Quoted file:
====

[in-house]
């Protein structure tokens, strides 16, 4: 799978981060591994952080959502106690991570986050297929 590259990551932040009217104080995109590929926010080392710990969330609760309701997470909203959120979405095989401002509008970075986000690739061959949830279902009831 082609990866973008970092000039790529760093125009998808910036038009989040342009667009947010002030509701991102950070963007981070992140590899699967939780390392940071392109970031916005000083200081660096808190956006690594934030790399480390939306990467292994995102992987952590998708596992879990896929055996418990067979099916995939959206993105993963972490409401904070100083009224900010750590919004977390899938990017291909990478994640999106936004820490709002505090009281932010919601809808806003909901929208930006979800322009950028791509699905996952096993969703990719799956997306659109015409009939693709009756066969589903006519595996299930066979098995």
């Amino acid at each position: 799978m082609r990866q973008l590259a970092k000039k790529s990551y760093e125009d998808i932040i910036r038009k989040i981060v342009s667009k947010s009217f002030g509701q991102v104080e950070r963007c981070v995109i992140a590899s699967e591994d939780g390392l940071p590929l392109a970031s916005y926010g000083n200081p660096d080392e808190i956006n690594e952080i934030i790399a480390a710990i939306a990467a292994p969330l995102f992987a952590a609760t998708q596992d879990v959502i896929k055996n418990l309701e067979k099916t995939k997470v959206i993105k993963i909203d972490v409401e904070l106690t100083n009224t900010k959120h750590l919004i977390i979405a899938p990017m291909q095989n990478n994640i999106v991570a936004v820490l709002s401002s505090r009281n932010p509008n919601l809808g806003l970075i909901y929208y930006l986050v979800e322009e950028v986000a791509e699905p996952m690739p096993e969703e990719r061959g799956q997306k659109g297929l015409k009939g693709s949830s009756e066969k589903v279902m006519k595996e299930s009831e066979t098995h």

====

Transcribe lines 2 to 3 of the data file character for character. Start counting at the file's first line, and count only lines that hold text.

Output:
């Protein structure tokens, strides 16, 4: 799978981060591994952080959502106690991570986050297929 590259990551932040009217104080995109590929926010080392710990969330609760309701997470909203959120979405095989401002509008970075986000690739061959949830279902009831 082609990866973008970092000039790529760093125009998808910036038009989040342009667009947010002030509701991102950070963007981070992140590899699967939780390392940071392109970031916005000083200081660096808190956006690594934030790399480390939306990467292994995102992987952590998708596992879990896929055996418990067979099916995939959206993105993963972490409401904070100083009224900010750590919004977390899938990017291909990478994640999106936004820490709002505090009281932010919601809808806003909901929208930006979800322009950028791509699905996952096993969703990719799956997306659109015409009939693709009756066969589903006519595996299930066979098995």
């Amino acid at each position: 799978m082609r990866q973008l590259a970092k000039k790529s990551y760093e125009d998808i932040i910036r038009k989040i981060v342009s667009k947010s009217f002030g509701q991102v104080e950070r963007c981070v995109i992140a590899s699967e591994d939780g390392l940071p590929l392109a970031s916005y926010g000083n200081p660096d080392e808190i956006n690594e952080i934030i790399a480390a710990i939306a990467a292994p969330l995102f992987a952590a609760t998708q596992d879990v959502i896929k055996n418990l309701e067979k099916t995939k997470v959206i993105k993963i909203d972490v409401e904070l106690t100083n009224t900010k959120h750590l919004i977390i979405a899938p990017m291909q095989n990478n994640i999106v991570a936004v820490l709002s401002s505090r009281n932010p509008n919601l809808g806003l970075i909901y929208y930006l986050v979800e322009e950028v986000a791509e699905p996952m690739p096993e969703e990719r061959g799956q997306k659109g297929l015409k009939g693709s949830s009756e066969k589903v279902m006519k595996e299930s009831e066979t098995h």